I updated my thoughts on Gould's essay in 2007 [Evolution Is a Fact and a Theory] and added some more comment on the 30th anniversary [Evolution Is a Fact and a Theory].
Lot's of other people have presented their take on the facts and theories of evolution. Here's one from Richard Lenski and another from Ryan Gregory.
Evolution: Fact and Theory (Richard E. Lenski)
Evolution as Fact, Theory, and Path (T. Ryan Gregory)
Everybody has a slightly different take on the meanings of "fact" and "theory." Now Richard Dawkins enters the fray with his own views on the issue [Is it a Theory? Is it a Law? No, it’s a fact.].
He begins by quoting the definition of a scientific theory using a dictionary meaning that's not substantially different from what Gould said in 1981. Dawkins' Oxford version is ...
Theory, Sense 1: A scheme or system of ideas or statements held as an explanation or account of a group of facts or phenomena; a hypothesis that has been confirmed or established by observation or experiment, and is propounded or accepted as accounting for the known facts; a statement of what are held to be the general laws, principles, or causes of something known or observed.Dawkins is frustrated because we haven't made any progress after half-a-century of trying to teach creationists that this is the proper meaning of "theory." He recommends a different approach ....
The party line among scientists arguing for evolution is to promote Sense 1, and I have followed it until today. But now I want to depart from the party line. I now think that trying to clear up this terminological point about the meaning of “theory” is a losing battle. We should stop using “theory” altogether for the case of evolution and insist, instead, that evolution is a fact.Oops! This isn't looking good.
There's still a difference between evolution as facts and evolutionary theory. Note that I said "evolutionary theory" instead of "The Theory of Evolution." That's because it's easy to get confused when you talk about something as complex as evolutionary theory by referring to it as "The Theory." Creationist think that the history of life and common descent is what we mean when we say "The Theory of Evolution." They hear this as: "the theory that life evolved and everyone shares a common ancestor."
That not really part of evolutionary theory. The history of life is reconstructed and deduced from real data. Much if it is fact, not theory. It's a fact, not a theory, that humans and chimps descend from a common ancestor that lived about 6 million years ago. Evolutionary theory explains how this might have happened using proven mechanisms like natural selection, random genetic drift, mutation, speciation etc.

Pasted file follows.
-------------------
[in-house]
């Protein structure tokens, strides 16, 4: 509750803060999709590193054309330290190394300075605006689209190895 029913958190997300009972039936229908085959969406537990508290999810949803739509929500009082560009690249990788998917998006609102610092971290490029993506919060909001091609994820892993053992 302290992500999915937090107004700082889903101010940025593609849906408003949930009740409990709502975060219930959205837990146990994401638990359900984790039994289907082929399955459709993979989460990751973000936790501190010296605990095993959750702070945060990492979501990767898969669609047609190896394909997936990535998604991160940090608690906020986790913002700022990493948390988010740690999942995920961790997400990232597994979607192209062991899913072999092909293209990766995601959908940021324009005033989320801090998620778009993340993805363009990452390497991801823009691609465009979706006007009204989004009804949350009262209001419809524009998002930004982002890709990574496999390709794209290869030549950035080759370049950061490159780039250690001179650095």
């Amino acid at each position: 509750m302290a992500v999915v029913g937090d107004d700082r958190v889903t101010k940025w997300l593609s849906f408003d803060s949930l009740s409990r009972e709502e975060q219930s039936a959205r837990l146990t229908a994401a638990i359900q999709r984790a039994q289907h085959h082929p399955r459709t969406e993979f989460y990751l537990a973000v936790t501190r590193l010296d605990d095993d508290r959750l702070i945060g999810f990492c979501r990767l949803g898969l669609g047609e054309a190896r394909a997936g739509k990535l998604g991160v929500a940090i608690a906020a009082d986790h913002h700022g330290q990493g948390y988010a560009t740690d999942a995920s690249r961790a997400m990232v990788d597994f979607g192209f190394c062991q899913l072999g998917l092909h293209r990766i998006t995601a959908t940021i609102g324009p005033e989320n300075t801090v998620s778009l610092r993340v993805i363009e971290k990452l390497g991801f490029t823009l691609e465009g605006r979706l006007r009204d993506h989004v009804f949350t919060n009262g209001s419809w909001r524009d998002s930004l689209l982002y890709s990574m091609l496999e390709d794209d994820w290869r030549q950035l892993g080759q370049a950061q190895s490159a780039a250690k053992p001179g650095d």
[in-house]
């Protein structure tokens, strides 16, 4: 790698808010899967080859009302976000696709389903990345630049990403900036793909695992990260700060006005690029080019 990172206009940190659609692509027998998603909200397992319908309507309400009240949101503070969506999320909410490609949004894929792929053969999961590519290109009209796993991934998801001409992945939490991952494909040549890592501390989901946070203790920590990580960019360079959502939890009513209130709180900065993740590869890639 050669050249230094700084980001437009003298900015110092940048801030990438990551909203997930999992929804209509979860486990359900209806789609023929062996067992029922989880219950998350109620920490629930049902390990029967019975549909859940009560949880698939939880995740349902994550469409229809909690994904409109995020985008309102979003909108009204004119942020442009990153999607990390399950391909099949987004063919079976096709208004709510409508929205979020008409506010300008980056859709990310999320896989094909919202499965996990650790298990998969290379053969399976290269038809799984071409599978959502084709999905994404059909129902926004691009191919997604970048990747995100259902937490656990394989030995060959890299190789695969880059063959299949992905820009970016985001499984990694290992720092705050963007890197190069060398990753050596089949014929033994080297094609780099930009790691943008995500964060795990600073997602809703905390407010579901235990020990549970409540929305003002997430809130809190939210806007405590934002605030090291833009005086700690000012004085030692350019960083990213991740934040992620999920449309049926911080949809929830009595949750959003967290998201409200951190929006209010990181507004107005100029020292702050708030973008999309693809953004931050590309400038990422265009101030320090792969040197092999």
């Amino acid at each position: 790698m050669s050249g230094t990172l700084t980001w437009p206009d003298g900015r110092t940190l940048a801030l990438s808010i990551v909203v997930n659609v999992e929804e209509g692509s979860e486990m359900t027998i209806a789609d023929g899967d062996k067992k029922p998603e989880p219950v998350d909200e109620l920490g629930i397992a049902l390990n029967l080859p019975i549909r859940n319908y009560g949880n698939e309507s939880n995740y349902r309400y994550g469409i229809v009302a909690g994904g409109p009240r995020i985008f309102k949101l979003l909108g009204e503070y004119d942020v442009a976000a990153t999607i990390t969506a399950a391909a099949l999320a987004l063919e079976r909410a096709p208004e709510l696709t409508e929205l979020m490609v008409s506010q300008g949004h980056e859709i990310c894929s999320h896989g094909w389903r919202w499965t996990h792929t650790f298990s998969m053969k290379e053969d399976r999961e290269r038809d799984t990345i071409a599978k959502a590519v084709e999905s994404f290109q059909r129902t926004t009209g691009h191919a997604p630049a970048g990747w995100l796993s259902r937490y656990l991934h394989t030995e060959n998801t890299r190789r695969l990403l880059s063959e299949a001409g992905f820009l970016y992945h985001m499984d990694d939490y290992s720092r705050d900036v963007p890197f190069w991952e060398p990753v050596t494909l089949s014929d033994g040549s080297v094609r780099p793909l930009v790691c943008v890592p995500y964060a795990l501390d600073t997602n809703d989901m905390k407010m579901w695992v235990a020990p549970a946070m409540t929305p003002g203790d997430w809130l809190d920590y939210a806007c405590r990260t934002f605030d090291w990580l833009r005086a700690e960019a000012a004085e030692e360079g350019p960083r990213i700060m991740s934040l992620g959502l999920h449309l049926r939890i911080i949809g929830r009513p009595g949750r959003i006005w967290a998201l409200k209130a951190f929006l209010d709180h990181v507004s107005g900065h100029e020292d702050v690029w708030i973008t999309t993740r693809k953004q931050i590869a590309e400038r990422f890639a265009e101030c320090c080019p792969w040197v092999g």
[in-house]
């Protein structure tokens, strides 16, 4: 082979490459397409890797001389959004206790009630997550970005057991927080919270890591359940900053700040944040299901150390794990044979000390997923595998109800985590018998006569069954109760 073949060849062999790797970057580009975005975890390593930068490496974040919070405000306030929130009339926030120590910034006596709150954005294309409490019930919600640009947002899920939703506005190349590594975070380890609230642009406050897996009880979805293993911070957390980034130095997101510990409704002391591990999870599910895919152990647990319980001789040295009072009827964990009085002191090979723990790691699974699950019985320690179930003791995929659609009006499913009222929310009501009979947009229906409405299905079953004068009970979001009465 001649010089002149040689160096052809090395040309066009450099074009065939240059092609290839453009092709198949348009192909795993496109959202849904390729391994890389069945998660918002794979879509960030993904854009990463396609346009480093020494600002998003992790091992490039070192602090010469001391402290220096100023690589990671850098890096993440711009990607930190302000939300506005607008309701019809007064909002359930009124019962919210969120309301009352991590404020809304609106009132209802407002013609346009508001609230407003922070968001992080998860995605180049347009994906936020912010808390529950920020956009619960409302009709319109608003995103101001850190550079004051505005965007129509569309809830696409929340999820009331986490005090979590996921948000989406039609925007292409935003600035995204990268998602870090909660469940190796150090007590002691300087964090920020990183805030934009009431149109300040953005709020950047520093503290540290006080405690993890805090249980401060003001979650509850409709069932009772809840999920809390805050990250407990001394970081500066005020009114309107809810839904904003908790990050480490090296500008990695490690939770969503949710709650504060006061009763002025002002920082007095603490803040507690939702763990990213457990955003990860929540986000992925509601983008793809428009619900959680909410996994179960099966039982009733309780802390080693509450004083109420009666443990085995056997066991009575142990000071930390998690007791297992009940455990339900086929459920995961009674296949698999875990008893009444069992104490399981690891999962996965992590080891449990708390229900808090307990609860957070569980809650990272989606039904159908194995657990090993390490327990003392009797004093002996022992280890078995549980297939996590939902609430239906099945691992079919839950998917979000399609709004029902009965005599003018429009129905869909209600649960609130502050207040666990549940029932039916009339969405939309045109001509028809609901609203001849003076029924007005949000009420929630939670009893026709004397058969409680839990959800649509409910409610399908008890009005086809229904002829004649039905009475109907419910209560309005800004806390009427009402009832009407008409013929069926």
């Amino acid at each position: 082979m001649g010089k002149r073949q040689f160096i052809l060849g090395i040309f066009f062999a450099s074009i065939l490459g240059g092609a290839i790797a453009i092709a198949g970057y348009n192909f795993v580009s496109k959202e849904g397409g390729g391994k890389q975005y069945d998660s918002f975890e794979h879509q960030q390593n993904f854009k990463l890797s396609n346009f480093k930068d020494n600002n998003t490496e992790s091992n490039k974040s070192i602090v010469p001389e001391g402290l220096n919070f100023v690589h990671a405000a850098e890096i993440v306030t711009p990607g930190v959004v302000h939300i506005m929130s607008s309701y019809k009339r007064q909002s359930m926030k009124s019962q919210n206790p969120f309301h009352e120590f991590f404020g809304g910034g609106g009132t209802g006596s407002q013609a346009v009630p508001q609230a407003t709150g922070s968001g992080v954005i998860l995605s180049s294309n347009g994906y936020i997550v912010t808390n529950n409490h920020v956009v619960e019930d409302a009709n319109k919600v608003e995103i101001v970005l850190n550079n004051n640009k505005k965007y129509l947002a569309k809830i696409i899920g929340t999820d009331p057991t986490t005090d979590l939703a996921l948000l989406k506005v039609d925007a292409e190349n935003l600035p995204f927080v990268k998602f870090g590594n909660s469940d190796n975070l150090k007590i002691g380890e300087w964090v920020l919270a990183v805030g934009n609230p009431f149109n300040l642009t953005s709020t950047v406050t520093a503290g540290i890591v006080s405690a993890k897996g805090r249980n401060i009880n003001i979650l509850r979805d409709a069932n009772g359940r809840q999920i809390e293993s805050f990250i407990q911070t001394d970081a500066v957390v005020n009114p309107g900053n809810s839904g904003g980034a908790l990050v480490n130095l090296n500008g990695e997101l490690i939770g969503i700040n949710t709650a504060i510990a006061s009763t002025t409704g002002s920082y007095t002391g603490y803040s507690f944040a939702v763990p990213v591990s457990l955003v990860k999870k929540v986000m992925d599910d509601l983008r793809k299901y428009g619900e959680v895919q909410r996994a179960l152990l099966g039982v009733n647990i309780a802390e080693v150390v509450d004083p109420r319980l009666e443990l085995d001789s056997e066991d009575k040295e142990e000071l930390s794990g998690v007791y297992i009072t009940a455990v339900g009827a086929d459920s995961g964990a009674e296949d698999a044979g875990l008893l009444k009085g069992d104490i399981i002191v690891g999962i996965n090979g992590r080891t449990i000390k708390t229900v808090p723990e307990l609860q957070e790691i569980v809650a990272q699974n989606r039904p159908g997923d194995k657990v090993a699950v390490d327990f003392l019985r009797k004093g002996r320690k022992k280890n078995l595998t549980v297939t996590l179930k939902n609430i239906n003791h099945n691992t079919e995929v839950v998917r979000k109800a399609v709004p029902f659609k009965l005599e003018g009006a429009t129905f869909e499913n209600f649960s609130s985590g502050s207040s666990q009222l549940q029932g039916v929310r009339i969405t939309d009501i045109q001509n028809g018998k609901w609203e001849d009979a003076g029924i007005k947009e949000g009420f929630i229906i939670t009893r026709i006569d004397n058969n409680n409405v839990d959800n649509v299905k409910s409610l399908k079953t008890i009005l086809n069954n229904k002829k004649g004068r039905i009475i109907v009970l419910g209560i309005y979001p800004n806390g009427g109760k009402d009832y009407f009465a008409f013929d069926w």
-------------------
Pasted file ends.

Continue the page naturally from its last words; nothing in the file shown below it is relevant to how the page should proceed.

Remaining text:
It is time for students of the evolutionary process, especially those who have been misquoted and used by the creationists, to state clearly that evolution is a fact, not theory, and that what is at issue within biology are questions of details of the process and the relative importance of different mechanisms of evolution. It is a fact that the earth with liquid water, is more than 3.6 billion years old. It is a fact that cellular life has been around for at least half of that period and that organized multicellular life is at least 800 million years old. It is a fact that major life forms now on earth were not at all represented in the past. There were no birds or mammals 250 million years ago. It is a fact that major life forms of the past are no longer living. There used to be dinosaurs and Pithecanthropus, and there are none now. It is a fact that all living forms come from previous living forms. Therefore, all present forms of life arose from ancestral forms that were different. Birds arose from nonbirds and humans from nonhumans. No person who pretends to any understanding of the natural world can deny these facts any more than she or he can deny that the earth is round, rotates on its axis, and revolves around the sun.We all know about problems with the meaning of "theory." It's often used to refer to hypotheses or even to speculation. Scientists, themselves, don't always stick to the "Sense 1" definition quoted above.
The controversies about evolution lie in the realm of the relative importance of various forces in molding evolution.
R. C. Lewontin "Evolution/Creation Debate: A Time for Truth"
Bioscience 31, 559 (1981) reprinted in Evolution
versus Creationism, J. Peter Zetterberg ed., ORYX Press, Phoenix AZ 1983
For example, Stephen Jay Gould often spoke of the theory of punctuated equilibria and that's not a "theory" that is widely accepted by most evolutionary biologists. As a matter of fact, some of them don't even accept the "fact" of punctuated equilibria as a dominant history of speciation. This is "Sense 2" of the word "theory."